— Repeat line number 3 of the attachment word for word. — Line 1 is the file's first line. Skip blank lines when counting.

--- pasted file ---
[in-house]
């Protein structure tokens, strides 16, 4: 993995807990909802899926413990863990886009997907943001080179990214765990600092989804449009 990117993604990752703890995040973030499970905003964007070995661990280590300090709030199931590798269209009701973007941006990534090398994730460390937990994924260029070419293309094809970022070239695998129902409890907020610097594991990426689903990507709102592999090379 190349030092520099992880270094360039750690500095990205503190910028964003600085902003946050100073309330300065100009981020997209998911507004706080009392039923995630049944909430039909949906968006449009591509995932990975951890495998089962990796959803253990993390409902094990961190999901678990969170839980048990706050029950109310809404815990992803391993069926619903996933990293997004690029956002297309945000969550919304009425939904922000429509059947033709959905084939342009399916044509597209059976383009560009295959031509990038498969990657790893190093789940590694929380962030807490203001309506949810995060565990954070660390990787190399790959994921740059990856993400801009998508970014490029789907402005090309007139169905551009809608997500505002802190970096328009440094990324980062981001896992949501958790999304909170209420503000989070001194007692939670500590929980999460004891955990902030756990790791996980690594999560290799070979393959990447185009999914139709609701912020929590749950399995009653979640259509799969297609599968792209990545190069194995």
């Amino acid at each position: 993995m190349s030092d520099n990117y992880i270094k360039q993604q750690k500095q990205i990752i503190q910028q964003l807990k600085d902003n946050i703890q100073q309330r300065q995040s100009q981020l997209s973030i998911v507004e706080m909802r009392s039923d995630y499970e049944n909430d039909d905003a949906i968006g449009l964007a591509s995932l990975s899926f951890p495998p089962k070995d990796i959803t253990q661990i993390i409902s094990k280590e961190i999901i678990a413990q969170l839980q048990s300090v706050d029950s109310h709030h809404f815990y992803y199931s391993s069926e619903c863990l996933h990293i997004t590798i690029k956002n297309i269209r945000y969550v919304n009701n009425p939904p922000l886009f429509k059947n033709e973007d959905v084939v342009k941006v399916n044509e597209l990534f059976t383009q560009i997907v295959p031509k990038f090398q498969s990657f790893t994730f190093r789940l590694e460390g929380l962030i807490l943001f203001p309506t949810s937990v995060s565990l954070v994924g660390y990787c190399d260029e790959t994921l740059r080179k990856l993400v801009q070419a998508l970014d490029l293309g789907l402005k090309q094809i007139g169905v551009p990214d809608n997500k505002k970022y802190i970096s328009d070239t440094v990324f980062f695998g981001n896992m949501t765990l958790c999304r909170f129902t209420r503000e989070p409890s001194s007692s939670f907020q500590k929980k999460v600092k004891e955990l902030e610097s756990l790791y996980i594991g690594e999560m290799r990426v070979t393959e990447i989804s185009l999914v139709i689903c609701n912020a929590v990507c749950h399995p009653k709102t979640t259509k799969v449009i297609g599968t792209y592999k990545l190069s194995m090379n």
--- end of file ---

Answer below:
């Amino acid at each position: 993995m190349s030092d520099n990117y992880i270094k360039q993604q750690k500095q990205i990752i503190q910028q964003l807990k600085d902003n946050i703890q100073q309330r300065q995040s100009q981020l997209s973030i998911v507004e706080m909802r009392s039923d995630y499970e049944n909430d039909d905003a949906i968006g449009l964007a591509s995932l990975s899926f951890p495998p089962k070995d990796i959803t253990q661990i993390i409902s094990k280590e961190i999901i678990a413990q969170l839980q048990s300090v706050d029950s109310h709030h809404f815990y992803y199931s391993s069926e619903c863990l996933h990293i997004t590798i690029k956002n297309i269209r945000y969550v919304n009701n009425p939904p922000l886009f429509k059947n033709e973007d959905v084939v342009k941006v399916n044509e597209l990534f059976t383009q560009i997907v295959p031509k990038f090398q498969s990657f790893t994730f190093r789940l590694e460390g929380l962030i807490l943001f203001p309506t949810s937990v995060s565990l954070v994924g660390y990787c190399d260029e790959t994921l740059r080179k990856l993400v801009q070419a998508l970014d490029l293309g789907l402005k090309q094809i007139g169905v551009p990214d809608n997500k505002k970022y802190i970096s328009d070239t440094v990324f980062f695998g981001n896992m949501t765990l958790c999304r909170f129902t209420r503000e989070p409890s001194s007692s939670f907020q500590k929980k999460v600092k004891e955990l902030e610097s756990l790791y996980i594991g690594e999560m290799r990426v070979t393959e990447i989804s185009l999914v139709i689903c609701n912020a929590v990507c749950h399995p009653k709102t979640t259509k799969v449009i297609g599968t792209y592999k990545l190069s194995m090379n």